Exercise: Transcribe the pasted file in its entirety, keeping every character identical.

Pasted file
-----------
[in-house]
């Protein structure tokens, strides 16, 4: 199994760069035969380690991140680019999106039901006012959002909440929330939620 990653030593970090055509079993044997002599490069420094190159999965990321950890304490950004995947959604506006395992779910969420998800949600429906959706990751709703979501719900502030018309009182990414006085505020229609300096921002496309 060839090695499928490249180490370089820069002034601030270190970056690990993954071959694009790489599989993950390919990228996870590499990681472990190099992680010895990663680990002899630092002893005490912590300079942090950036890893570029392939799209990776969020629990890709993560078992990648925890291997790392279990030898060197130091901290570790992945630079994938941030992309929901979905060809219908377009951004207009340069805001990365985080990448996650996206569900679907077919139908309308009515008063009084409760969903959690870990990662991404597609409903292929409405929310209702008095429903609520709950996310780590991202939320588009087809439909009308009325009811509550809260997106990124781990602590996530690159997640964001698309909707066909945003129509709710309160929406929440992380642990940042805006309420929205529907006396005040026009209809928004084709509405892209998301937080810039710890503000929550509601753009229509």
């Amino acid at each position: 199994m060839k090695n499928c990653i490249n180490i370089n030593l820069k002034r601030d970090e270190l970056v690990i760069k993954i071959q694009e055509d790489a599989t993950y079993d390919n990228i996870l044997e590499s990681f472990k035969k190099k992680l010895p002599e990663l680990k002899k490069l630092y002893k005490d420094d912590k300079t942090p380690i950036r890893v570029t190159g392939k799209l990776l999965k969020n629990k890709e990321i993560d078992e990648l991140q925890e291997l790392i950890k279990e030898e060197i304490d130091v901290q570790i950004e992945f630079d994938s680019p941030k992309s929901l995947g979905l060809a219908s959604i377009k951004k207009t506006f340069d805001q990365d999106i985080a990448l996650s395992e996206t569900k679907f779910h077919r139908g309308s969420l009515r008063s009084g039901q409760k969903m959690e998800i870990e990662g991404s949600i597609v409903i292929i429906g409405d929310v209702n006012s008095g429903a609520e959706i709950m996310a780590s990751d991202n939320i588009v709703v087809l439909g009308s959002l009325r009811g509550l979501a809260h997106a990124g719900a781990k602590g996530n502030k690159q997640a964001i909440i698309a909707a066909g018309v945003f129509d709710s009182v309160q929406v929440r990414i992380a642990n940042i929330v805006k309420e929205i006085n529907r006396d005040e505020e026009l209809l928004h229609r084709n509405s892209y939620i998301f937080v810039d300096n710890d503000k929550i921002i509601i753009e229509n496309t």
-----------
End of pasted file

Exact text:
[in-house]
């Protein structure tokens, strides 16, 4: 199994760069035969380690991140680019999106039901006012959002909440929330939620 990653030593970090055509079993044997002599490069420094190159999965990321950890304490950004995947959604506006395992779910969420998800949600429906959706990751709703979501719900502030018309009182990414006085505020229609300096921002496309 060839090695499928490249180490370089820069002034601030270190970056690990993954071959694009790489599989993950390919990228996870590499990681472990190099992680010895990663680990002899630092002893005490912590300079942090950036890893570029392939799209990776969020629990890709993560078992990648925890291997790392279990030898060197130091901290570790992945630079994938941030992309929901979905060809219908377009951004207009340069805001990365985080990448996650996206569900679907077919139908309308009515008063009084409760969903959690870990990662991404597609409903292929409405929310209702008095429903609520709950996310780590991202939320588009087809439909009308009325009811509550809260997106990124781990602590996530690159997640964001698309909707066909945003129509709710309160929406929440992380642990940042805006309420929205529907006396005040026009209809928004084709509405892209998301937080810039710890503000929550509601753009229509």
């Amino acid at each position: 199994m060839k090695n499928c990653i490249n180490i370089n030593l820069k002034r601030d970090e270190l970056v690990i760069k993954i071959q694009e055509d790489a599989t993950y079993d390919n990228i996870l044997e590499s990681f472990k035969k190099k992680l010895p002599e990663l680990k002899k490069l630092y002893k005490d420094d912590k300079t942090p380690i950036r890893v570029t190159g392939k799209l990776l999965k969020n629990k890709e990321i993560d078992e990648l991140q925890e291997l790392i950890k279990e030898e060197i304490d130091v901290q570790i950004e992945f630079d994938s680019p941030k992309s929901l995947g979905l060809a219908s959604i377009k951004k207009t506006f340069d805001q990365d999106i985080a990448l996650s395992e996206t569900k679907f779910h077919r139908g309308s969420l009515r008063s009084g039901q409760k969903m959690e998800i870990e990662g991404s949600i597609v409903i292929i429906g409405d929310v209702n006012s008095g429903a609520e959706i709950m996310a780590s990751d991202n939320i588009v709703v087809l439909g009308s959002l009325r009811g509550l979501a809260h997106a990124g719900a781990k602590g996530n502030k690159q997640a964001i909440i698309a909707a066909g018309v945003f129509d709710s009182v309160q929406v929440r990414i992380a642990n940042i929330v805006k309420e929205i006085n529907r006396d005040e505020e026009l209809l928004h229609r084709n509405s892209y939620i998301f937080v810039d300096n710890d503000k929550i921002i509601i753009e229509n496309t």